Common sense will help you deal with these. Perhaps harder are the three and four star reviews that are mainly positive but involve some criticisms. No matter how much we tell ourselves that we can’t please everyone and that we might learn form these, they still nag at us. However, we must get over this. It goes with the territory of being published.

Publishers, too, put their heads above the parapet

And get spat at.


I read an interesting post on Facebook form a writing friend who had been made even more miserable by a rejection because the publisher had explained what was wrong with the text. “Why couldn’t they just reject it and be done?” I know that we publishers give that extra bit of feedback when we have faith in the writer but that what they’ve sent doesn’t quite fit the present list.


It’s rare for us to reject outright anything for CaféLit. However, we only publish about 10% of what is sent to us and we keep all other publishable material in an archive, just asking writers to let us know if they have luck elsewhere.


I rejected one piece because it was too similar to what happened at the Manchester Arena 22 May 2017. That author was perfectly understanding. 


But not so the one whose work was beautifully written but may have been a little offensive to our female readers. I gently pointed this out. And got spat at. Why wouldn’t I let my readers be the censor? Hang on a minute. Isn’t a commissioning editor a censor in a way. Or do we prefer the word gatekeeper? Either way we have to think of our readers.


Calls for Submission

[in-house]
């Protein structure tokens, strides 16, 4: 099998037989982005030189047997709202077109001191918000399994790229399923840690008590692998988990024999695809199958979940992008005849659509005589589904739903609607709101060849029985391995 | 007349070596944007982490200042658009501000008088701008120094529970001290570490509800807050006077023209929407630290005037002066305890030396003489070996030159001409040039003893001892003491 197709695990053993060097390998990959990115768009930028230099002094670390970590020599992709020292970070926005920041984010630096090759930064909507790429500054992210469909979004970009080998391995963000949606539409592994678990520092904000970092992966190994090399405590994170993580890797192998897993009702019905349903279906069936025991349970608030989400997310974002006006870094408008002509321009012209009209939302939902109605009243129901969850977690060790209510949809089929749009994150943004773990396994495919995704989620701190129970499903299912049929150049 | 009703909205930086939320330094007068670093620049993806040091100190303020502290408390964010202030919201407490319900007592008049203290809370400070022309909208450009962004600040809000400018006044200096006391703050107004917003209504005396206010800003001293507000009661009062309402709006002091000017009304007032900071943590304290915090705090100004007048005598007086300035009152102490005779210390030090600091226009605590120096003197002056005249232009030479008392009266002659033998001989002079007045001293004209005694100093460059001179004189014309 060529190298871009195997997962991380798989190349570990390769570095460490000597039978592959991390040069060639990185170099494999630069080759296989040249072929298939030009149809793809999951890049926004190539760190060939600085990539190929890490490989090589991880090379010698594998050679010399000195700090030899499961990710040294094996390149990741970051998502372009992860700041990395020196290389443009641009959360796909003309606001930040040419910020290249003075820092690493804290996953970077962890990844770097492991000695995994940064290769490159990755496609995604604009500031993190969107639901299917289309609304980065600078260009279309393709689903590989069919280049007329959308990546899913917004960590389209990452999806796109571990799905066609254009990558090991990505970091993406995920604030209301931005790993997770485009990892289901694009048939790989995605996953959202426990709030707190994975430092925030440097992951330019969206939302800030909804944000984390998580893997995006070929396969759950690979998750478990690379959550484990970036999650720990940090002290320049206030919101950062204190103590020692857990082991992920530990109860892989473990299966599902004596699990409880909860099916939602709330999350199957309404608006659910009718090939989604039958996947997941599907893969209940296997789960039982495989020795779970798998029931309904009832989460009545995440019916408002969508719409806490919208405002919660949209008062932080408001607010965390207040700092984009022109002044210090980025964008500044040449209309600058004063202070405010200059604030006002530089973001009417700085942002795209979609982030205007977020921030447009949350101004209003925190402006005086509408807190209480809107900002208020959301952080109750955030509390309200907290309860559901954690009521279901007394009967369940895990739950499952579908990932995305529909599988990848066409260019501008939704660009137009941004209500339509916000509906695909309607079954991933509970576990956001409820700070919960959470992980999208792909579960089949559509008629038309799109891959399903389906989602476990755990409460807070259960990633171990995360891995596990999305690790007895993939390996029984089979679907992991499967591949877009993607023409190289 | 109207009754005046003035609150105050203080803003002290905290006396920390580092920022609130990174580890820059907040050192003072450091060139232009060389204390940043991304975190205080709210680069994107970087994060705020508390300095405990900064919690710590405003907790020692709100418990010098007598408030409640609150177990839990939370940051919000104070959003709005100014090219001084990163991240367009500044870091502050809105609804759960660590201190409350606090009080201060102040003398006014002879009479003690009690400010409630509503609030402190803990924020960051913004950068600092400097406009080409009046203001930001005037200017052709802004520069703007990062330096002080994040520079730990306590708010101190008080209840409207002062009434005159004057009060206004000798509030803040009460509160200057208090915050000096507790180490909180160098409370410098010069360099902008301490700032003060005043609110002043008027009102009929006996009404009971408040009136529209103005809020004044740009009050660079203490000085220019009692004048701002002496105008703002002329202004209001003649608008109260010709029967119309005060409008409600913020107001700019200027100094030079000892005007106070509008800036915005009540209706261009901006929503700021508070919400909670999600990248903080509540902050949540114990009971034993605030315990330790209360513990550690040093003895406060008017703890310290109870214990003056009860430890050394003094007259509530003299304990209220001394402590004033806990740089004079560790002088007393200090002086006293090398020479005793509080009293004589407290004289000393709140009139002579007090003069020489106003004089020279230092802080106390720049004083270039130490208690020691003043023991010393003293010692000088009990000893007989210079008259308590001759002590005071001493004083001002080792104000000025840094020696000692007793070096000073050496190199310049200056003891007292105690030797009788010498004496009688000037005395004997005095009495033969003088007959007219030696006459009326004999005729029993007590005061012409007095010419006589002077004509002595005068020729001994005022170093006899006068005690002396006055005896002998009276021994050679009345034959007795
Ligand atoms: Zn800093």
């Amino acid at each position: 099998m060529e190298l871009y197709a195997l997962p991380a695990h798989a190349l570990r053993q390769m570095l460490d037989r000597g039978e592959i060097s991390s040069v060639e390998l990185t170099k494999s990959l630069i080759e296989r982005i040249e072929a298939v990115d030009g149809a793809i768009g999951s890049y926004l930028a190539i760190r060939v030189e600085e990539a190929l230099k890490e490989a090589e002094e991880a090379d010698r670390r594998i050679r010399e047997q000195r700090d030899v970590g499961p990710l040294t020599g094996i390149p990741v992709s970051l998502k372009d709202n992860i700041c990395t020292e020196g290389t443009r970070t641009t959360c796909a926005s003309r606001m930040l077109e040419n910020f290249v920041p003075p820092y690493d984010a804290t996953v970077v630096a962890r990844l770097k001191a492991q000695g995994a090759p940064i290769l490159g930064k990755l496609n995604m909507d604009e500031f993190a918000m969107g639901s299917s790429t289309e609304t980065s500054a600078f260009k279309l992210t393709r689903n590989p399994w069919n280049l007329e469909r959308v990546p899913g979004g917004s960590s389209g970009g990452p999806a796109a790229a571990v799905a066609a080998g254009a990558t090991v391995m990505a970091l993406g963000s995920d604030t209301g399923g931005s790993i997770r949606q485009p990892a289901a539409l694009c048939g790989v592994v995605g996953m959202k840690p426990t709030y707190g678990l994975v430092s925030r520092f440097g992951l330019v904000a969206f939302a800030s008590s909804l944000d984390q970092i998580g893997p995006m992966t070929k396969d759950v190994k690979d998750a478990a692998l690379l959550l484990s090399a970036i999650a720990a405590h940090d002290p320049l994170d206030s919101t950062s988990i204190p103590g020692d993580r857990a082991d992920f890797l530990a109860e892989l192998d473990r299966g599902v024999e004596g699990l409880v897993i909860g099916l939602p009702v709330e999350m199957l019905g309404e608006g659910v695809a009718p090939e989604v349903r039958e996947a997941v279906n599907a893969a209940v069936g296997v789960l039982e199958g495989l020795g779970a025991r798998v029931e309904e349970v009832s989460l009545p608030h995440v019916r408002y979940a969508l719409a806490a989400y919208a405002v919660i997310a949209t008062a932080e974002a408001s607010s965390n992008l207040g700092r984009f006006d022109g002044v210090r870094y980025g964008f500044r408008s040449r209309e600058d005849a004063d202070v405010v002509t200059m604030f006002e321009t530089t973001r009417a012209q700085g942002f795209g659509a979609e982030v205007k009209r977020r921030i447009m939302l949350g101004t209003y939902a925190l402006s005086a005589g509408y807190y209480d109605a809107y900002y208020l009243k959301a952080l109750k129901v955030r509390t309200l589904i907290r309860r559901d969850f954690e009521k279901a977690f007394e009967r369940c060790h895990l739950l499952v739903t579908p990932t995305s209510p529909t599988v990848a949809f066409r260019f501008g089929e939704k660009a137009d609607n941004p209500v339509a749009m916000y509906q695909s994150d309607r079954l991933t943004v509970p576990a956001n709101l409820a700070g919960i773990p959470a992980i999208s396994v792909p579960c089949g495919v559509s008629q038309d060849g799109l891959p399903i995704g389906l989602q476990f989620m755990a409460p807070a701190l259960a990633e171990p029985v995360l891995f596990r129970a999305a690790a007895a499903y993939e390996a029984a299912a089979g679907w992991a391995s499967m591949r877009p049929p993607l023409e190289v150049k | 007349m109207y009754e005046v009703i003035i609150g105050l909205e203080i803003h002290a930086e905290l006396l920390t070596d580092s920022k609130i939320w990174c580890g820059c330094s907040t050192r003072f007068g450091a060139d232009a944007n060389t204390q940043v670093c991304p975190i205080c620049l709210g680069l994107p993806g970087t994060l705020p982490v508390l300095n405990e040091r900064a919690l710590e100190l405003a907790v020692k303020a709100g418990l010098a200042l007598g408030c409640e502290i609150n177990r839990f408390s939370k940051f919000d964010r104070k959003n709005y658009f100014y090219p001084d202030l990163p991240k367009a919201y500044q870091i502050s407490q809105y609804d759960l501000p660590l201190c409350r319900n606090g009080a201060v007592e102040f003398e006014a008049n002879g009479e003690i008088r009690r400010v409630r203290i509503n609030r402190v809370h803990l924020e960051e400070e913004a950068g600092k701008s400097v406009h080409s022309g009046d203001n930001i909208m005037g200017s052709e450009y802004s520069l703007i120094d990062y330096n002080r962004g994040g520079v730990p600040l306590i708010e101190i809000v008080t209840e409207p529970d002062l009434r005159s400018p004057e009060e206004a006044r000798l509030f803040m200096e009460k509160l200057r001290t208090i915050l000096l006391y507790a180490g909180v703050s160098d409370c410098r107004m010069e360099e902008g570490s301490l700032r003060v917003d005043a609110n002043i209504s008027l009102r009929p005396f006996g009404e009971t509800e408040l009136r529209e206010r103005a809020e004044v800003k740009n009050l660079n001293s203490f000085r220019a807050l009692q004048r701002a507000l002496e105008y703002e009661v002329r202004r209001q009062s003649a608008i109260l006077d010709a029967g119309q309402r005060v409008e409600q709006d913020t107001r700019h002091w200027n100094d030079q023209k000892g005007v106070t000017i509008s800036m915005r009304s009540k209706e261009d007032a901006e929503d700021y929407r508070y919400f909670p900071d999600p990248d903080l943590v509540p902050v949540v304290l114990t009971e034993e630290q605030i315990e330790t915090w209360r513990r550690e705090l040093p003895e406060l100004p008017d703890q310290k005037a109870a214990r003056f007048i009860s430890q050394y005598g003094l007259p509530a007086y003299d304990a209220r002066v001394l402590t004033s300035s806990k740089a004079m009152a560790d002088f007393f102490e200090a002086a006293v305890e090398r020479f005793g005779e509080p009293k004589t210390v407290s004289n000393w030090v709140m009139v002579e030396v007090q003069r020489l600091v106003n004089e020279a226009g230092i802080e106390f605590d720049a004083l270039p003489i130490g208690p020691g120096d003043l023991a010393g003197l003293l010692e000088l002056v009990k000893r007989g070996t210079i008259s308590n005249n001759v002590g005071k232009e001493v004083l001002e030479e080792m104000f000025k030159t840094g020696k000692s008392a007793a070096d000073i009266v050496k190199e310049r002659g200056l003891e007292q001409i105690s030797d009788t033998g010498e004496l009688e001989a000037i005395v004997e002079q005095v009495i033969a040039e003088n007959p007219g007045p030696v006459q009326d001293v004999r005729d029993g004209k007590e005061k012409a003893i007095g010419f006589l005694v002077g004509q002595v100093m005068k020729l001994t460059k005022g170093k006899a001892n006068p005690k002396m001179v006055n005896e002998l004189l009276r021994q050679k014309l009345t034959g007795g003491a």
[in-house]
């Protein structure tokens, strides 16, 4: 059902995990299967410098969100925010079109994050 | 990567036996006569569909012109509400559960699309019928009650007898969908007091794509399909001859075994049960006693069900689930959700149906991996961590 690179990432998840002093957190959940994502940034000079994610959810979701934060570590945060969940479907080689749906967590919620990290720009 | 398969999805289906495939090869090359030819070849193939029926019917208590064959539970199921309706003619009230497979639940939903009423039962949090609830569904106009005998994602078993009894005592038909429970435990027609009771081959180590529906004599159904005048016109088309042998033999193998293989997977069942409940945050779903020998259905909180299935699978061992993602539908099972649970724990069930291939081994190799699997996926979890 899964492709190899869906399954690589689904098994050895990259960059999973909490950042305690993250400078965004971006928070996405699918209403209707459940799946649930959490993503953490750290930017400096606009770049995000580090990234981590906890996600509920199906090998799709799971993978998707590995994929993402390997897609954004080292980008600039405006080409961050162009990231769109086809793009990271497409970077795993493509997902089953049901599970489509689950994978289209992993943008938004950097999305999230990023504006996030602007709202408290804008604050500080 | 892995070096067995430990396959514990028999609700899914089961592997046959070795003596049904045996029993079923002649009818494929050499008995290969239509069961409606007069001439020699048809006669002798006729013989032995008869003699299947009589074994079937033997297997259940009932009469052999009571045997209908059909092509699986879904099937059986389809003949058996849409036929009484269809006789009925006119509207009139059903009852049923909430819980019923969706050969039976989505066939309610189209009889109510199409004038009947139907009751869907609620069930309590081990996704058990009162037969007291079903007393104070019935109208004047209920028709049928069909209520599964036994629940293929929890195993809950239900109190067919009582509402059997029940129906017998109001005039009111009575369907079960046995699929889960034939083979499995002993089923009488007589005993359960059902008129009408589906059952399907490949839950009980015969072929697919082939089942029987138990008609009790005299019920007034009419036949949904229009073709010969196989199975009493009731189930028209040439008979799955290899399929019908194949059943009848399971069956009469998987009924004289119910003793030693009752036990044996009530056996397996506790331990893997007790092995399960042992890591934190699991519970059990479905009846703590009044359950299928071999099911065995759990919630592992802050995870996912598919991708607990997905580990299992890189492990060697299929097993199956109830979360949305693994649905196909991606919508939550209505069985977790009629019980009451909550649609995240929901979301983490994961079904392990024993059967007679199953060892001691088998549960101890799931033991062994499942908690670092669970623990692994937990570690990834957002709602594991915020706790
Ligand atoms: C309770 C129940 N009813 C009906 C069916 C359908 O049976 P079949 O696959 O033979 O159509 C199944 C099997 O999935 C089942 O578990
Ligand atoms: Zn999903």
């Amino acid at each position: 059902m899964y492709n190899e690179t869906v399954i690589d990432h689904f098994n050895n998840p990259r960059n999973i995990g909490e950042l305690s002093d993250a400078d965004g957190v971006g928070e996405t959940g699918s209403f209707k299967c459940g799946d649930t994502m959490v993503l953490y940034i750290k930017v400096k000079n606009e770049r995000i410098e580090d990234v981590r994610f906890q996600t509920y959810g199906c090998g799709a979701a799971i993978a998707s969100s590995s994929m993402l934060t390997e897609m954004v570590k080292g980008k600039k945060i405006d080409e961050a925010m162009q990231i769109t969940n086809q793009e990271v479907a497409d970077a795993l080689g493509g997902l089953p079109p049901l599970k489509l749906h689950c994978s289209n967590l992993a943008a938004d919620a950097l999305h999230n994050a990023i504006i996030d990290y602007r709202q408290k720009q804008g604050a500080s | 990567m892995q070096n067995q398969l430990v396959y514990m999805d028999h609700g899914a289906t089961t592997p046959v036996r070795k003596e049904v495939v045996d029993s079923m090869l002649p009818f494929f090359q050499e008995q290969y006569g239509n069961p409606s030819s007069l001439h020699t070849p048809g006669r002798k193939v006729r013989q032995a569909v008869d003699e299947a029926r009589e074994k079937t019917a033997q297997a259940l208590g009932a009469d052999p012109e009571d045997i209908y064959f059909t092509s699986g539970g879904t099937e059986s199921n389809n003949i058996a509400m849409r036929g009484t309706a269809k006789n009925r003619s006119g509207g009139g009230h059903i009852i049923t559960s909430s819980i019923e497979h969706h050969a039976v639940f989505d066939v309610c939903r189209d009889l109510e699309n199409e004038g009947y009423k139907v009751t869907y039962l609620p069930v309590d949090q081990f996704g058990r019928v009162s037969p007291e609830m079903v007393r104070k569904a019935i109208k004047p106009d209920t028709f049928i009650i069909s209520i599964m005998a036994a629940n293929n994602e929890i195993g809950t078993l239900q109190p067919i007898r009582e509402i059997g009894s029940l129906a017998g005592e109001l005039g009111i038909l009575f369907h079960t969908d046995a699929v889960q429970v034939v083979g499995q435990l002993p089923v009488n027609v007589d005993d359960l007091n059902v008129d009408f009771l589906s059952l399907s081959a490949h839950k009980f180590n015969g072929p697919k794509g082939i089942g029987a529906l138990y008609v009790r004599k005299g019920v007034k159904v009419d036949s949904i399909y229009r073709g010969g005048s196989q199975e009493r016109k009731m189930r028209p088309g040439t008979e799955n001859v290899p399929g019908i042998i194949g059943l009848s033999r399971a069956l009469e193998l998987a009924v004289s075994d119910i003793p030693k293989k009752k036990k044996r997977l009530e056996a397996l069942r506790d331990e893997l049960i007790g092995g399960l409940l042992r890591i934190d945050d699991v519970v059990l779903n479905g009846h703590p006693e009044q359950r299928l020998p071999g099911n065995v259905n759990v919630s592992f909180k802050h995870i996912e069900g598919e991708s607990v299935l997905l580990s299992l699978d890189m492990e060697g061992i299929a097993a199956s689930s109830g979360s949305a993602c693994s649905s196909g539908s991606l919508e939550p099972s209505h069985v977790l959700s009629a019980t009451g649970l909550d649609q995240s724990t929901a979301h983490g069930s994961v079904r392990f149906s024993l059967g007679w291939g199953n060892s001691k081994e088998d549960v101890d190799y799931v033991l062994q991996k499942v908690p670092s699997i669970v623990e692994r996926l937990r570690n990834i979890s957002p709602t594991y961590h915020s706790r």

Prompts 2021

Do send prompts in for the 2021 book.   

Books for children:

Feisty women:

Young adult 


The Opportunities List

Please remember our waiting list is long. Even with six editors it takes a while for your work to get to the top of the list and when one book recovers financially we can take on another.  So, it may be worth looking at this list in detail whilst you’re waiting.      

I often add several items a day. I look for fairness. Competitions must not be too expensive to enter.  Everything must lead to fair payment, decent publication, fantastic exposure or just be good fun.  

Note, I am gradually moving this over to Fair Submissions . It’s wise to check both sites at the moment. There are reminders on both.  On Fair Submissions to find what you’re looking for, click on Labels on the left hand side.  You’ll see a lot of dates to start with.  Then click Show More and you’ll see a list of genres and categories.   Or simply type your search term into search filed. When I send out the list to those of you who have opted to receive it I’ll feature the latest three posts. 

I’ve had to give in and include some who charge submission fees but I’m still only including those who charge a reasonable fee – no more than £3.00 which is perhaps the equivalent of old-fashioned postage, return postage, paper and ink. We currently have no intention to charge. I understand totally that those who charge are doing it mainly because that’s what Submittable software costs.  We are looking at an alternative offered by Duotrope which is more cost effective.